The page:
Svord Peasant Knife

Review by John Fenna

The Svord “Peasant Knife” is a tough little folder from New Zealand based on designs used in Bohemia and Bavaria a few hundred years ago, but still proving exceptionally practical today.
Although also available in brightly coloured plastic handles, the most popular version of this nominally 3” (7.5cm) long, 1” (2.5cm) wide drop point bladed knife is the hardwood-handled version, which looks excellent.

Made from L6 high carbon stainless steel and mounted in the handle using brass cutlers screws (for variable tension) and a floating brass back pin, the blade has a flat grind with a secondary edge bevel that is easy to re-sharpen and holds a great edge.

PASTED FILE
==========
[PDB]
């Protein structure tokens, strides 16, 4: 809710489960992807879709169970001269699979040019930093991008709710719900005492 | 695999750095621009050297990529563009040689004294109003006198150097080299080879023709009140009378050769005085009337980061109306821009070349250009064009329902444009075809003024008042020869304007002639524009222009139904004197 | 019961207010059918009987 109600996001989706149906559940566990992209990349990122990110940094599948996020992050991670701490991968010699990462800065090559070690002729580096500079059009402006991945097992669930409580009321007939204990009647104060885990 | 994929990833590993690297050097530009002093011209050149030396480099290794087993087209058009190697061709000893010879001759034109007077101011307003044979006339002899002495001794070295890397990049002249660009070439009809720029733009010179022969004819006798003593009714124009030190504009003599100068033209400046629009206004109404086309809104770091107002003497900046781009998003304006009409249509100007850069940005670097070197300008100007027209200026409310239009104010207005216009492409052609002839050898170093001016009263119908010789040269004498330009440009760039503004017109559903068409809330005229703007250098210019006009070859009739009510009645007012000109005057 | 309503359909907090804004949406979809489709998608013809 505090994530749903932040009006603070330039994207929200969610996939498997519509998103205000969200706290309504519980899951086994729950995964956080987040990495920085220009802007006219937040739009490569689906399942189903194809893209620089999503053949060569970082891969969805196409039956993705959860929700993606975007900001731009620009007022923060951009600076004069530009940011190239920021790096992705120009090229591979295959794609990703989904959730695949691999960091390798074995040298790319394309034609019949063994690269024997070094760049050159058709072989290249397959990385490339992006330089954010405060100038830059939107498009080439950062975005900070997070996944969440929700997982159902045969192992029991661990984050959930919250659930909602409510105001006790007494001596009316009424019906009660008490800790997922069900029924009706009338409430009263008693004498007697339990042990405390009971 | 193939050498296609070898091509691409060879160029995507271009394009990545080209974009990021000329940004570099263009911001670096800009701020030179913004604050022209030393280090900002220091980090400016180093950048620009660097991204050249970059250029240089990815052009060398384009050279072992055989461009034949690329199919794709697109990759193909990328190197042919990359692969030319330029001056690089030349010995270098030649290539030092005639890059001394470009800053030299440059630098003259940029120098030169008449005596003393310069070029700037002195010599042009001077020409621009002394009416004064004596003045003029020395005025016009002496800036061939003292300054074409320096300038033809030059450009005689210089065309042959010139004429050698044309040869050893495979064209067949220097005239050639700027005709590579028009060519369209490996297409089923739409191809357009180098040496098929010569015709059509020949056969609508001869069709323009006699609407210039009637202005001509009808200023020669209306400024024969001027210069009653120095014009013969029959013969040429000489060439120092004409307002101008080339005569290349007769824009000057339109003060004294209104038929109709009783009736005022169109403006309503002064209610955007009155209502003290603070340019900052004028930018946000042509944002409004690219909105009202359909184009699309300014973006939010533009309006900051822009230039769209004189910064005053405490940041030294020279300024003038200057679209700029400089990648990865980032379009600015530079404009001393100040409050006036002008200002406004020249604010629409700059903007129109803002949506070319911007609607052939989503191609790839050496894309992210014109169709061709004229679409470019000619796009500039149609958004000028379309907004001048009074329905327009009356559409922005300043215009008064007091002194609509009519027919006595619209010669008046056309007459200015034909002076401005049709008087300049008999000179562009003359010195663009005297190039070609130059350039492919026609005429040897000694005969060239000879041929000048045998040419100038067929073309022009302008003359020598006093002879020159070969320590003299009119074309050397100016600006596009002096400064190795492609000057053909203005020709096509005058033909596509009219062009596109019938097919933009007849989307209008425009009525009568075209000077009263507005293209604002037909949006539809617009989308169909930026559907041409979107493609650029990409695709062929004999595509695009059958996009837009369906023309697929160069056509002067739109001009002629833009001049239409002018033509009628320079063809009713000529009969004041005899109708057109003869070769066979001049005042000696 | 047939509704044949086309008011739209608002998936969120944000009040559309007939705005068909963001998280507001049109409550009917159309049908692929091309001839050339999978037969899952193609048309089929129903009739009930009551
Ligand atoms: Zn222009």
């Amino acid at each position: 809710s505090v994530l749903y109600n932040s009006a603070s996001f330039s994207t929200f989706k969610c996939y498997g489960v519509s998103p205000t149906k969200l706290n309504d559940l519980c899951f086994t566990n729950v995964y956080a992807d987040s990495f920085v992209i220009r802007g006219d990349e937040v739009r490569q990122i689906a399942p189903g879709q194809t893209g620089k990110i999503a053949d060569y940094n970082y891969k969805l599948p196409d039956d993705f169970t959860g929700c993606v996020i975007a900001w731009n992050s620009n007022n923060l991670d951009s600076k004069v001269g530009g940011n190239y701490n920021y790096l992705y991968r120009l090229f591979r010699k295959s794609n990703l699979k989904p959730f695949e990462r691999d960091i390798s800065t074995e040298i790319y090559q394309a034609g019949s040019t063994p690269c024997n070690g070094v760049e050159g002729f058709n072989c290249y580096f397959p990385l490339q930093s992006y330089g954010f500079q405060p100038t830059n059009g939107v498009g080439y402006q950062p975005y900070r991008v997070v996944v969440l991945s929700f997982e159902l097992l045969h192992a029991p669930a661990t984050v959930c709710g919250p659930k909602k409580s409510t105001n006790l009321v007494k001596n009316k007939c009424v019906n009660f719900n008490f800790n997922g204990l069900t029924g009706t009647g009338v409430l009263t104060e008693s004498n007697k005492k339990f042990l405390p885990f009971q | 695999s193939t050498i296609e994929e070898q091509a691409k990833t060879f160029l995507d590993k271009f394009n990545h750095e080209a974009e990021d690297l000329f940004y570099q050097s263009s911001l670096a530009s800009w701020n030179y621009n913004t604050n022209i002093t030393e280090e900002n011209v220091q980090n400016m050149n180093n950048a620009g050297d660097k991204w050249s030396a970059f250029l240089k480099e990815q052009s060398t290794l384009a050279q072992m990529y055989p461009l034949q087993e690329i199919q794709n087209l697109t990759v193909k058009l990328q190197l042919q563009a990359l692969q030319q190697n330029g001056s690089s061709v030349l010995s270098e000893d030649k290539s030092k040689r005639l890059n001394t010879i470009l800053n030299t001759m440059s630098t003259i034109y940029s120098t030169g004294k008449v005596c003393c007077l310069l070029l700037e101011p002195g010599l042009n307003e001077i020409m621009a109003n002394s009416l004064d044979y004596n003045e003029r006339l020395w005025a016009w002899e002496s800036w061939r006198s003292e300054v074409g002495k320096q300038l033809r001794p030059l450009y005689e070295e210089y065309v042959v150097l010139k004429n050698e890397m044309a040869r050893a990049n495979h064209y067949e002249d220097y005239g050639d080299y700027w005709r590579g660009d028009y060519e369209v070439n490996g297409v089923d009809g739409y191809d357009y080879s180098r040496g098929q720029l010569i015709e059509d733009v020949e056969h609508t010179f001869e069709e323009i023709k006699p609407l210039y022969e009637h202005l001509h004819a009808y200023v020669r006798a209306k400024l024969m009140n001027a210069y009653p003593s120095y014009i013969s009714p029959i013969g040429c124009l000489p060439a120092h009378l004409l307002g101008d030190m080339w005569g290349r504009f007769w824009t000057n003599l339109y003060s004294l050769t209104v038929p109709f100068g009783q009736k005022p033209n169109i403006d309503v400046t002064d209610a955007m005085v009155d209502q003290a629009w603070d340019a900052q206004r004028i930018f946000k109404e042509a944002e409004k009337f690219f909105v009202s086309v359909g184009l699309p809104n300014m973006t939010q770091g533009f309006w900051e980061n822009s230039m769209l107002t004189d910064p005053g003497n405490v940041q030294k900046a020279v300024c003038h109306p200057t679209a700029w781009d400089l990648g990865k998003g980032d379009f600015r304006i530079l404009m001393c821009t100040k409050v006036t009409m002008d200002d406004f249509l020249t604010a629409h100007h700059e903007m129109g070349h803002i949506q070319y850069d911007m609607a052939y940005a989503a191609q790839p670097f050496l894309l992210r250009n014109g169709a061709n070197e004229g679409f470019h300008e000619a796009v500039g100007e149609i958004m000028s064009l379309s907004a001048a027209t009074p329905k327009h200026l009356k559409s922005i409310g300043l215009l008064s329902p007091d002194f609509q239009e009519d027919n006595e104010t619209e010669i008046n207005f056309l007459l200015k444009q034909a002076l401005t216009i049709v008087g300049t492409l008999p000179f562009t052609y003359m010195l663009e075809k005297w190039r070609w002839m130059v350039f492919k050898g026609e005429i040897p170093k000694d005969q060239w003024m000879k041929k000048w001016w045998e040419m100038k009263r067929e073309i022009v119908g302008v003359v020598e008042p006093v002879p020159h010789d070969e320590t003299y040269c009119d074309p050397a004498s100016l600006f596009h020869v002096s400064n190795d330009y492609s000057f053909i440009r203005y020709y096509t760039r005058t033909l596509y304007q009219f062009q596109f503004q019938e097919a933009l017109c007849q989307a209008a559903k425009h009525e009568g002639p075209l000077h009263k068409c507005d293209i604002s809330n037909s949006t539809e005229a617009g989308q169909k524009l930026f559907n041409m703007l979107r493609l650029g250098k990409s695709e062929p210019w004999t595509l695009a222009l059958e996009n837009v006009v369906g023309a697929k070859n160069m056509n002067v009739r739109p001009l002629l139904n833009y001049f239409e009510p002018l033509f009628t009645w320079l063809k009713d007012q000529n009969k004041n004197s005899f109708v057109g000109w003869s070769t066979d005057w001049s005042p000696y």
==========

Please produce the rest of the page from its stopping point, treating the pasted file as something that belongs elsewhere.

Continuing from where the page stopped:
Made using simple techniques in an ancient style, no locks or springs are used in the construction of the Peasant. The long “tail” type tang (which make it easy to pull from the soft leather belt pouch/sheath) folds into the handle and is held securely in position by your grip, along with the compression of the handle scales.

Just under 8.25” (20.5cm) long open, and just over 6.5” (16.5cm) long closed, the Peasant is a simple and effective tool. The fit and finish is not of the finest standard, but what “peasant” was immaculately turned out? If you want a knife for everyday use, try and find one that is slightly under the magic “legal” 3” (7.5cm) length – the tolerances these knives are made to are not tight and the blade length varies from knife to knife.

For all its simplicity and rough and ready finish, the Svord Peasant is a joy to use, comes with a fantastically sharp blade, cuts brilliantly and is addictive to use. Although mine came with a belt pouch/sheath these may be harder to find in the UK, most retailers selling the knife alone.

The Svord Peasant is widely available (with or without the pouch) and costs around £24.00 with the pouch – an excellent knife for the money!